Six Eyed Sand Spider
The Six Eyed Sand Spider is a medium-sized spider found in deserts and other sandy places in southern Africa. Due to its flattened stance and laterigrade legs, it is also sometimes known as the six-eyed crab spider. The Six Eyed Sand Spider does not roam in search of prey, it simply lies in wait for an insect or scorpion to pass by. When one does, it seizes the prey with its front legs, kills it with venom and eats it. They do not need to feed very often, an adult Six Eyed Sand Spider can live without food or water for a very long time. It hunts by ambush rather than by spinning a web. Unlike most ambush hunters, it does not dig a burrow. Instead, it buries itself just under the surface of the sand and strikes from ambush at prey that wanders too closely. Sand particles adhere to cuticles on its abdomen, thus acting as a natural camouflage if uncovered. If disturbed, it will run a short distance and bury itself again.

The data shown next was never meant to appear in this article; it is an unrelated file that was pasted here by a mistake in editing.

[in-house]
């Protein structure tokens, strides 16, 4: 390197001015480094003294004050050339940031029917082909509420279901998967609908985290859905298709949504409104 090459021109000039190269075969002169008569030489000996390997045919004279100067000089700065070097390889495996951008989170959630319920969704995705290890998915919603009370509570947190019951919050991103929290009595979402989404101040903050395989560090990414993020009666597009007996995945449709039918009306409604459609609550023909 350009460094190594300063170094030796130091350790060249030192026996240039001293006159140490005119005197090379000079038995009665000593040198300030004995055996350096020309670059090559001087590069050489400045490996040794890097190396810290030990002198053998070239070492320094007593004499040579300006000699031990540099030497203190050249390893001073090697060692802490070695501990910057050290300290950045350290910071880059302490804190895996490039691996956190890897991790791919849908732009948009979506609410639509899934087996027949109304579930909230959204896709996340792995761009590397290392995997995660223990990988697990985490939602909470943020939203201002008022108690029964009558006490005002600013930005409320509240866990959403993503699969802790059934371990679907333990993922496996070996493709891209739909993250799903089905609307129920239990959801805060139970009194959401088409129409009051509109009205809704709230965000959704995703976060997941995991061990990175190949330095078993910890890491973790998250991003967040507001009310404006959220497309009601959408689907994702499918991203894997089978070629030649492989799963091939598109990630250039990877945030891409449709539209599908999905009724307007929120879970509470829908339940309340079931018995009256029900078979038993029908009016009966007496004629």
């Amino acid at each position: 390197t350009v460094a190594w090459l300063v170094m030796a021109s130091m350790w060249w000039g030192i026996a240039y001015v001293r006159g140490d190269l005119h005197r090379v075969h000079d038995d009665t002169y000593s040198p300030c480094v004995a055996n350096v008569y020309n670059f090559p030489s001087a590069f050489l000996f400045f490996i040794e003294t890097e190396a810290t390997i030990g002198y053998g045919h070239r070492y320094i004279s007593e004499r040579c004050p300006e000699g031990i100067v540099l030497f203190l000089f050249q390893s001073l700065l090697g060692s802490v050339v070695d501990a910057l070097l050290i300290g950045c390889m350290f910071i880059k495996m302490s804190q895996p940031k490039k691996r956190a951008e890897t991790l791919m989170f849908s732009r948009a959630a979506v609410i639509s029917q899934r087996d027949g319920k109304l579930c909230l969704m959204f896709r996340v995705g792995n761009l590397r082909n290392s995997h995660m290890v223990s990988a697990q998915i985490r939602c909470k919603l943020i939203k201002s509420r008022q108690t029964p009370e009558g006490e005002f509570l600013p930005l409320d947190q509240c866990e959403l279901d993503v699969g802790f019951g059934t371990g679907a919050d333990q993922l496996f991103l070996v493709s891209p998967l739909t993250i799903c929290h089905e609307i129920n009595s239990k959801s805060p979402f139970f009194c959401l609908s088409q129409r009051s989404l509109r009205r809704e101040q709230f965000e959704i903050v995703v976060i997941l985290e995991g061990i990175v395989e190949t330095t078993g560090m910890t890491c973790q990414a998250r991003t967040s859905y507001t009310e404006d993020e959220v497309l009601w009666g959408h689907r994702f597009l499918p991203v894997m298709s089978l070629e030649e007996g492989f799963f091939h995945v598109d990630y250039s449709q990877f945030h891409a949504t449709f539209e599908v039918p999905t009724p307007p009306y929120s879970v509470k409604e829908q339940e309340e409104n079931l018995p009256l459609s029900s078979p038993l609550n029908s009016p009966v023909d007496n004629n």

The Six Eyed Sand Spider is covered in small hairs, called setae (a stiff hair, bristle or bristle-like process or part of an organism), which serve to hold particles of sand. This provides effective camouflage even when the spider is not buried. It has a body length up to 0.6 inches (15 millimetres) and the width across the legs is about 2 inches (50 millimetres). Most species are reddish-brown to yellow in colour without any distinct patterns. Six Eyed Sand Spiders often camouflage themselves with sand particles wedged between body hairs in order to blend into the background of their specific habitat.
The Six Eyed Sand Spiders are shy and secretive, however, they will bite when accidentally contacted. Further, like most spiders, it does not always inject venom with every bite, nor, even when it does, does it necessarily inject a large amount. Studies of its venom have led some to recognize this spider's bite as the most dangerous on record. Toxicology studies have demonstrated that the venom is particularly potent, with a powerful hemolytic/necrotoxic effect, causing blood vessel leakage and tissue destruction. Envenomations of laboratory animals have yielded devastating results, with many of the test subjects developing multiorgan breakdowns. There are no confirmed bites in man and only two suspected ones. However, in one of these cases, the victim lost an arm to massive necrosis and in the other, the victim died of massive haemorrhaging. Unlike the dangerous neurotoxic spiders, no antivenom currently exists for the bite of this spider, leading many to suspect that a bite by this spider is likely to produce a fatality.